This application represents a competitive renewal of a Mid-career Investigator Award in Patient-Oriented Research (K24) for """"""""Improving the Effectiveness of Obesity Management."""""""" The renewed award will provide the candidate 40% effort for each of the next 5 years to further his mentoring of postdoctoral researchers and junior faculty and to continue his research to improve the treatment of obesity. Postdoctoral researchers will be provided intensive, individual clinical and research training and will have the opportunity to collaborate on the candidate's current NIH-funded studies. The first is a multi-site randomized controlled trial (N = 390) to improve the management of obesity in primary care practice, with treatment delivered by primary care physicians and medical assistants (UO1-HL087072). This award was secured with pilot data collected during the original K24 award. The second trial is the Look AHEAD study that is assessing the long-term health consequences of intentional weight loss and increased physical activity in overweight individuals with type 2 diabetes (U01-DK57135). A third study is investigating whether binge eating disorder (BED) impairs weight loss in persons who undergo bariatric surgery (R01-DK069662). The candidate will support postdoctoral researchers in initiating their own investigations and mentor them through the stages from formulating a suitable question to publishing their results. He will similarly facilitate the research of junior faculty who are supported by Mentored Patient-Oriented Research Awards (K23) and similar mechanisms. All trainees will be encouraged to take advantage of training opportunities provided by the University's new Institute for Diabetes, Obesity, and Metabolism, as well as other labs on campus that address obesity and its co-morbidities. The renewed award also will support the candidate's efforts to conduct two pilot studies that use functional magnetic resonance imaging (fMRI) to study changes in neural activation that may occur following bariatric surgery. The effects of BED will be examined, as will those of two different surgeries.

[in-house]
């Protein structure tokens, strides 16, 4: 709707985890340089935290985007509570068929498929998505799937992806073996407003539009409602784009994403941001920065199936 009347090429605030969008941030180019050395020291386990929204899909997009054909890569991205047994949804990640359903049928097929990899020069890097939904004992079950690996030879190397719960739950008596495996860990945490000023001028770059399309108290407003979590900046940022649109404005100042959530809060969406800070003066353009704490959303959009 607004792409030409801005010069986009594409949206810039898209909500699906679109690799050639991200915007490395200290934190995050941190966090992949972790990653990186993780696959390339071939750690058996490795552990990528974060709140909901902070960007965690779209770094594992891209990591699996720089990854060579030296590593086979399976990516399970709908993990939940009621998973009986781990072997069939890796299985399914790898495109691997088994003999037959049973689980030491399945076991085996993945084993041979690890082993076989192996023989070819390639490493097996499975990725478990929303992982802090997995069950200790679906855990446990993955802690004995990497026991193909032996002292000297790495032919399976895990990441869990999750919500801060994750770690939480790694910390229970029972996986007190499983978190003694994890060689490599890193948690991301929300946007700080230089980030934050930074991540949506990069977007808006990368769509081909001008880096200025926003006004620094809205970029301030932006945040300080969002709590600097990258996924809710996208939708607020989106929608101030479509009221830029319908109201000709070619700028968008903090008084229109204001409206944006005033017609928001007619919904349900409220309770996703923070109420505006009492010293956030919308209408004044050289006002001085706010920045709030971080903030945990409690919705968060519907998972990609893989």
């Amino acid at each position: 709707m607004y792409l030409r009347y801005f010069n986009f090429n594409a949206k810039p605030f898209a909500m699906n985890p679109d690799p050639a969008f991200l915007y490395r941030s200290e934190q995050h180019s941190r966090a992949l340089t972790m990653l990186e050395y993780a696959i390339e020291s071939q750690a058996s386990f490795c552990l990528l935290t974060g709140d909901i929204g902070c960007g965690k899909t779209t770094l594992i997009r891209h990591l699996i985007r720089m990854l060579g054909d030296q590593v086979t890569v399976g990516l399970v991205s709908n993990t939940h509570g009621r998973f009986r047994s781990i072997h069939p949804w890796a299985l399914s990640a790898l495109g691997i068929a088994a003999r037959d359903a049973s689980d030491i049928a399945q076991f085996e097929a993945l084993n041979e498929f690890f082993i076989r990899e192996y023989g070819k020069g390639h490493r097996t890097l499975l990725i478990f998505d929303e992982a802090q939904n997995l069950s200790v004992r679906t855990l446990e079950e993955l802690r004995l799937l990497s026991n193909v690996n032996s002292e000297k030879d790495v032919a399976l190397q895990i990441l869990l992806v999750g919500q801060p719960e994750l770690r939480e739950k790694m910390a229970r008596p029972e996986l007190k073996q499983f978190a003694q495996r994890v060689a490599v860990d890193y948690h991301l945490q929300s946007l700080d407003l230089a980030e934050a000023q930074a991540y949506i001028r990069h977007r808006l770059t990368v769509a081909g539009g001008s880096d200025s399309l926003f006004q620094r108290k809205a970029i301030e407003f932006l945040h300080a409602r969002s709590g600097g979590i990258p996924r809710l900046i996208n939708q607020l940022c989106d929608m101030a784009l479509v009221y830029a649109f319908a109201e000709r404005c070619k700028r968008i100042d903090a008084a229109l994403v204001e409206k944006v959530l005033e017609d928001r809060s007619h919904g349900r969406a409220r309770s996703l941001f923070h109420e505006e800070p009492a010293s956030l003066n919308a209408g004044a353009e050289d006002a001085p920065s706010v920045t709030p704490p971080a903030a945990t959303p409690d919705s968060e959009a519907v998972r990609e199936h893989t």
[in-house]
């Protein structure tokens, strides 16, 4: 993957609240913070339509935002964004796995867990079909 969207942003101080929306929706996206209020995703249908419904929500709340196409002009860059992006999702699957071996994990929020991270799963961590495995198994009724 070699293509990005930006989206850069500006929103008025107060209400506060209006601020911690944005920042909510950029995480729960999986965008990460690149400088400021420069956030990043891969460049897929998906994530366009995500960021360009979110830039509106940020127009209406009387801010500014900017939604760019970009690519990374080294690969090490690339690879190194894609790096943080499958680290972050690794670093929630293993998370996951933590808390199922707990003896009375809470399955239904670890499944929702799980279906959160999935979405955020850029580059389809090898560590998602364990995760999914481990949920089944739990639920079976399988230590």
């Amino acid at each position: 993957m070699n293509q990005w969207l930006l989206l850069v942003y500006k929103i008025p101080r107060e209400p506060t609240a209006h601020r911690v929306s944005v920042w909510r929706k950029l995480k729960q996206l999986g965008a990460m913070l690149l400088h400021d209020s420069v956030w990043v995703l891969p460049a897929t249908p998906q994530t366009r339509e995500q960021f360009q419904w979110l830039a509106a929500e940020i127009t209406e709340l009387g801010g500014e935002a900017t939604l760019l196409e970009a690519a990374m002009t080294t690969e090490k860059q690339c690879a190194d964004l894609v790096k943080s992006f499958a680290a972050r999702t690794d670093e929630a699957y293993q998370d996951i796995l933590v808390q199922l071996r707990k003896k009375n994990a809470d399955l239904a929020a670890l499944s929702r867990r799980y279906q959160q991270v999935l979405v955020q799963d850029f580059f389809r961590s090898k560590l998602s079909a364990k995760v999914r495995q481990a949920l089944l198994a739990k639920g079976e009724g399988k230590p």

Renewal of the K24 award will provide the candidate time and effort to mentor postdoctoral researchers and junior faculty concerning the causes and consequences of obesity, as well as the prevention and treatment of this condition. The award also will support the candidate's efforts to examine potential changes in appetite centers in the brain that may occur after weight loss surgery.
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|Vetter, M L; Wadden, T A; Vinnard, C et al. (2013) Gender differences in the relationship between symptoms of depression and high-sensitivity CRP. Int J Obes (Lond) 37 Suppl 1:S38-43|
|Sarwer, D B; Moore, R H; Diewald, L K et al. (2013) The impact of a primary care-based weight loss intervention on the quality of life. Int J Obes (Lond) 37 Suppl 1:S25-30|
|Volger, S; Wadden, T A; Sarwer, D B et al. (2013) Changes in eating, physical activity and related behaviors in a primary care-based weight loss intervention. Int J Obes (Lond) 37 Suppl 1:S12-8|
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